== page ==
Story last updated at 4:11 p.m. Thursday, August 15, 2002

Local invention opening doors
By Chris Bernard
Staff Writer

photo: business
 
"When the doorbell was first invented, a lot of people probably said, 'Why would I ring a bell when I can just knock?" Brant 'Boog' Torson  
If opportunity knocks while he's not home, Homer auto body repair technician Brant "Boog" Torsen wants to be sure he gets the message.

To that end, Torsen invented a simple device called the "Door Man."

"I'm just a small-town guy with a big-city idea," he said.

Essentially an answering machine for your home's door, the Door Man allows visitors to leave you messages at your doorstep when you aren't home.

The amiable Torsen came up with the idea a few years ago.

"Basically, it was just head scratching," he said. "I wanted to get a message from somebody who had been to my place. Nobody ever has pen and paper when you need it, and if you do, it's a napkin or something. What are the chances the wind and rain aren't going to get it?"

After seeing a television commercial, Torsen contacted Florida-based Invention Technologies Inc. with his idea. For a fee, Invent-Tech handles inventions from start to finish, including market surveys, manufacturing and distribution.

The company also handles Torsen's least favorite aspect of inventing -- legal wrangling.

"Man, there's a lot of red tape," he said. "I can't disclose a lot of details about the invention because of the legal process, but that's because they're protecting the idea, they're protecting themselves, and they're protecting me.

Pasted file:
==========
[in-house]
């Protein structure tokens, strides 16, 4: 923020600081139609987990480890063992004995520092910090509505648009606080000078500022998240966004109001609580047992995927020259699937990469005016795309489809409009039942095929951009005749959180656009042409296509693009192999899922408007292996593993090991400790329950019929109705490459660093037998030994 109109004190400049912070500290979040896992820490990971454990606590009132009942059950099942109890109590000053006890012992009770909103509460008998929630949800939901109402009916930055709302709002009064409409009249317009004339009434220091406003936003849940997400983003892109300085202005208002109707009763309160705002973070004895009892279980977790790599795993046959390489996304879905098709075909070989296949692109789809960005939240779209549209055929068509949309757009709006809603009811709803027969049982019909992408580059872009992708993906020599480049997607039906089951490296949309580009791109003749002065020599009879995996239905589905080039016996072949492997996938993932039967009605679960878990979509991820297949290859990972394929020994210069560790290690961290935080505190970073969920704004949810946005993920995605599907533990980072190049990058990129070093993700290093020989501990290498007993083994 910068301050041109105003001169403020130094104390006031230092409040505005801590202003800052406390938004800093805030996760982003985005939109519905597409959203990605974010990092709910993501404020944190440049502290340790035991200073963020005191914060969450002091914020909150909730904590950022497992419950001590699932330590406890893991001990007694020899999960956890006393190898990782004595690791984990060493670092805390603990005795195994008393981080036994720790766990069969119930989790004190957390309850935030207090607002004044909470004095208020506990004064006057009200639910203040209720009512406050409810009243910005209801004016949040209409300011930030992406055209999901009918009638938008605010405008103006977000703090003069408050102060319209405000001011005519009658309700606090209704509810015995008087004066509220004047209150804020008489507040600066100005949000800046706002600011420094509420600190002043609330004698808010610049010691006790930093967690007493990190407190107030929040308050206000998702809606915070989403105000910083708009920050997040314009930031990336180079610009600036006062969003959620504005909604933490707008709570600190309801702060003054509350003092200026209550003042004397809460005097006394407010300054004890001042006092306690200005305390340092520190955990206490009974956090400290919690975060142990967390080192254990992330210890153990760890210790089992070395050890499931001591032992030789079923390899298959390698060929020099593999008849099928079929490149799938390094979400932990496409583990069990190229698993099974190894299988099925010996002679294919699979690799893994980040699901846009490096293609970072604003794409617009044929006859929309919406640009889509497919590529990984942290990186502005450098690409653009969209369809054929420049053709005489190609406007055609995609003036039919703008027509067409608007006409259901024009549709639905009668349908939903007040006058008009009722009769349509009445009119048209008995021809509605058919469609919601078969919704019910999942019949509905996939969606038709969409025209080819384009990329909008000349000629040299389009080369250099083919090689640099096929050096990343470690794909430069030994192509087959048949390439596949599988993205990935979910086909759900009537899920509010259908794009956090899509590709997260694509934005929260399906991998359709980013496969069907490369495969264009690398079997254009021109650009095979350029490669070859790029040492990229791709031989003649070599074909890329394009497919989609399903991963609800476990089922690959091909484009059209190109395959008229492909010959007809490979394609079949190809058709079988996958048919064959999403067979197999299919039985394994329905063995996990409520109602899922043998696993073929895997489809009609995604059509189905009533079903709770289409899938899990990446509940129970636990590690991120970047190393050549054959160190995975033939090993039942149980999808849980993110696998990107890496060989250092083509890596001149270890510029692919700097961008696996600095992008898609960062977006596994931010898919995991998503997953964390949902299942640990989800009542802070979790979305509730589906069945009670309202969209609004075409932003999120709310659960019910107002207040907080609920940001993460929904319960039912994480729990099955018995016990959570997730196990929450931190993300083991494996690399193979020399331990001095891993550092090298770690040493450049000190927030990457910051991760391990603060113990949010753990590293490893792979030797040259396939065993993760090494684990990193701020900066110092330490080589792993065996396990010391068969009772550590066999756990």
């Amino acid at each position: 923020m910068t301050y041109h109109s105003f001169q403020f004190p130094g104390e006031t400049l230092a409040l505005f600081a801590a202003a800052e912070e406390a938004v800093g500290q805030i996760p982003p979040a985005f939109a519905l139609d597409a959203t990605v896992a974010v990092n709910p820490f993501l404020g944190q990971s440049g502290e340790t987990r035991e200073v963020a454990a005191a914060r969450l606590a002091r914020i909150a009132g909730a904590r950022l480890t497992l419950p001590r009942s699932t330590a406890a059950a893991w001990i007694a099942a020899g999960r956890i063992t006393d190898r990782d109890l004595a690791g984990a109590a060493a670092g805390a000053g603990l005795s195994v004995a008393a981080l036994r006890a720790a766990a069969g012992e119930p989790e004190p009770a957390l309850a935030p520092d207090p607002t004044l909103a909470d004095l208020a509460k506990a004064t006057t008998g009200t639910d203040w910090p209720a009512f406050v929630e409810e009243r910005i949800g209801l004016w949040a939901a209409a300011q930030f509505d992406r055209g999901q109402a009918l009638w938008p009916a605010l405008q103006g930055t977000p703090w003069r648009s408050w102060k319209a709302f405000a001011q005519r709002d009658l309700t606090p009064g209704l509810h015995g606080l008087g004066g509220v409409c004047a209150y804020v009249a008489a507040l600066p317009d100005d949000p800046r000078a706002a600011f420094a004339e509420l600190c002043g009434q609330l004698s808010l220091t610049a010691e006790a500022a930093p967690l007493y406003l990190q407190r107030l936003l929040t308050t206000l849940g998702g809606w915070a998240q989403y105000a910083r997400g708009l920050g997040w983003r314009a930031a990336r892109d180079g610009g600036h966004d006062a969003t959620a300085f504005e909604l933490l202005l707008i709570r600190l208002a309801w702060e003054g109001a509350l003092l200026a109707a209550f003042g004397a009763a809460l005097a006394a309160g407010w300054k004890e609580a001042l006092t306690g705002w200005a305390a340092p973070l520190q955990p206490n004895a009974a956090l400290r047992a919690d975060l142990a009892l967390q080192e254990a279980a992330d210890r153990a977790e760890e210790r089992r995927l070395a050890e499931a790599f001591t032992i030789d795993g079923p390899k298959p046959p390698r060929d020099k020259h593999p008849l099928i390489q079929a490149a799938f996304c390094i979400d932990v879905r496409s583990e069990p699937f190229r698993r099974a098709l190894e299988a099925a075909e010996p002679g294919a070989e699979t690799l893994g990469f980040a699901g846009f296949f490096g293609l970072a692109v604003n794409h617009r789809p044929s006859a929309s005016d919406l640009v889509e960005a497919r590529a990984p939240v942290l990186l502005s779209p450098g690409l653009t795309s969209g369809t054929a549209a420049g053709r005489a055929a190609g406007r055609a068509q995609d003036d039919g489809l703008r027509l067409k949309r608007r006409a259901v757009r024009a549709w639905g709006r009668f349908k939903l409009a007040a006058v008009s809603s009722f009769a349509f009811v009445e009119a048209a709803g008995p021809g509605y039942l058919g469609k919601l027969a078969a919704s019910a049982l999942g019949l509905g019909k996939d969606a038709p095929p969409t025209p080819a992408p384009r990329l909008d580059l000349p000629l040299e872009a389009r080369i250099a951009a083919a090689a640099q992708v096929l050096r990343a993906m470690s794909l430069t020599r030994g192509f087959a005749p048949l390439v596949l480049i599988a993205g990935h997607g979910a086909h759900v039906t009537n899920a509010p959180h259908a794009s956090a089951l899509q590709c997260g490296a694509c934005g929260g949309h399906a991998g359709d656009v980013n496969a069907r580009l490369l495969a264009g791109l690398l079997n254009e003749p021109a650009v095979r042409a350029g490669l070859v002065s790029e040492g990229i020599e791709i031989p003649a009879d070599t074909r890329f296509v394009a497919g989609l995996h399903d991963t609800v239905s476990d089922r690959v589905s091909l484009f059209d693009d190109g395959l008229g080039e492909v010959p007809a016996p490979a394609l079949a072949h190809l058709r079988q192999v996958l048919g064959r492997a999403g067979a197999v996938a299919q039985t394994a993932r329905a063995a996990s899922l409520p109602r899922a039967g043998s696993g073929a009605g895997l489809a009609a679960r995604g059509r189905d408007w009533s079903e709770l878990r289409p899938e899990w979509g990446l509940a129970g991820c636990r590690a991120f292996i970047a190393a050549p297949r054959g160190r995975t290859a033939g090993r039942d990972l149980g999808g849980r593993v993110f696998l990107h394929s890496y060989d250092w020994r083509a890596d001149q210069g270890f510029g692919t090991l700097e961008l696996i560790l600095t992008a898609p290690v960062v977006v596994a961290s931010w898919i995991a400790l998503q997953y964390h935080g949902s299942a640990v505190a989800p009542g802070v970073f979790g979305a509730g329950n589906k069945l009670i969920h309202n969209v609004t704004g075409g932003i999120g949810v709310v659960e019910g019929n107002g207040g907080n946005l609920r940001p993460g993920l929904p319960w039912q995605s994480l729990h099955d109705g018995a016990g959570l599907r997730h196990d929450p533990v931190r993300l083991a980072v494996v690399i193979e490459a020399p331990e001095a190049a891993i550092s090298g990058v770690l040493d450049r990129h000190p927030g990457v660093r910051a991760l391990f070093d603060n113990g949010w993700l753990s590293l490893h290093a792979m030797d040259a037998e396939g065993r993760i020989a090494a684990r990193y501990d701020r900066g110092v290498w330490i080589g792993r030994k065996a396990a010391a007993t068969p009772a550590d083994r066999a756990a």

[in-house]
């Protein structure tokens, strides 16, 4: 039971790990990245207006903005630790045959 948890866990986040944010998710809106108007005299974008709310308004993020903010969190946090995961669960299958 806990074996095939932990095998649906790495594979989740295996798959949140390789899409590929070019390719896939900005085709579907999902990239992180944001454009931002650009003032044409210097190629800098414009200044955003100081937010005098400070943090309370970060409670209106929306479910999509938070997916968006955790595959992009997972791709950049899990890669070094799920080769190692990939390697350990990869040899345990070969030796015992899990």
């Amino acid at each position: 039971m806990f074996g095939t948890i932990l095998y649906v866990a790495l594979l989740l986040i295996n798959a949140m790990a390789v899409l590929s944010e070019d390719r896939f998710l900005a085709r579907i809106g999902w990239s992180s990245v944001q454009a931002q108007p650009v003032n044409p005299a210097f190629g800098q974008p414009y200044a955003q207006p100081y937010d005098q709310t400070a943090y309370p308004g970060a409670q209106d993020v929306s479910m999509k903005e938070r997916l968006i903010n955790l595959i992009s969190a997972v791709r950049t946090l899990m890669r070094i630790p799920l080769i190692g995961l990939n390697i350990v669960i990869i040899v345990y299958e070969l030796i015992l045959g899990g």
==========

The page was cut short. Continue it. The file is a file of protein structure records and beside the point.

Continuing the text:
"It's nice to know there are people out there who can help you with this," he said. "I talked for a while with one of their attorneys before I got brave enough to go through with it."

Torsen drafted up a detailed sketch of his invention and shipped it off to Florida. Invent-Tech is now in the process of finding a manufacturer for the Door Man, he said.

"They have connections that I don't have," he said. "The manufacturer will buy the idea from me, and I'll get royalties from each unit that is manufactured."

Invent-Tech also gets a piece of the pie, he said. And though he's invested what he called "a considerable amount" of his own money in his idea, he's confident he'll get it back in spades.

"I do really think that once these things are on the market, they'll sell like hotcakes," he said. "The initial investment shouldn't make anybody shy away from inventing, because the payoff is going to be worth it."

Torsen has discussed his idea with friends and family, who he said unilaterally support it.

"My fiancEe is behind me no matter what, because usually I can make it work, whatever it is," he said. "But she said if I don't make this work, she's going to haunt me forever."

His 5-year-old daughter also supports her father's invention, he said.

"She also understands how it works," he said. "It's that simple. There's nothing very technical about using the product, or about the installation."

Torsen said he's hesitant to predict when the Door Man might hit the shelves of stores.

"It depends on a lot of things," he said, "but I think we're going to see it in the near future."

To skeptics, Torsen raises the ghost of another invention.

"When the doorbell was first invented, a lot of people probably said, 'Why would I ring a bell when I can just knock?' But now everybody has a doorbell," he said.

"And when telephone answering machines first came out, everybody wanted one.

"If you wanted to leave a message for a friend, if you had paper and pen you could just write it out and stick it on their door. But what if you didn't want anyone else to know about it? It's a pretty basic idea, but it does a whole lot."

Torsen has lived off and on in Homer for about three years, he said. Before moving here from Oregon, he owned a service station and raced funny cars.

"I traveled the states, Mexico and Canada racing alcohol- and jet-powered funny cars," he said. "I've done a lot of things most people just dream about, and I've been lucky."

He sees the Door Man as just another dream.

"It's been a long time coming, and I wish it would hurry up," he said. "But I've waited this long, and I can wait it out.

"I do know this about my idea," he said. "It will make a difference in the world someday."

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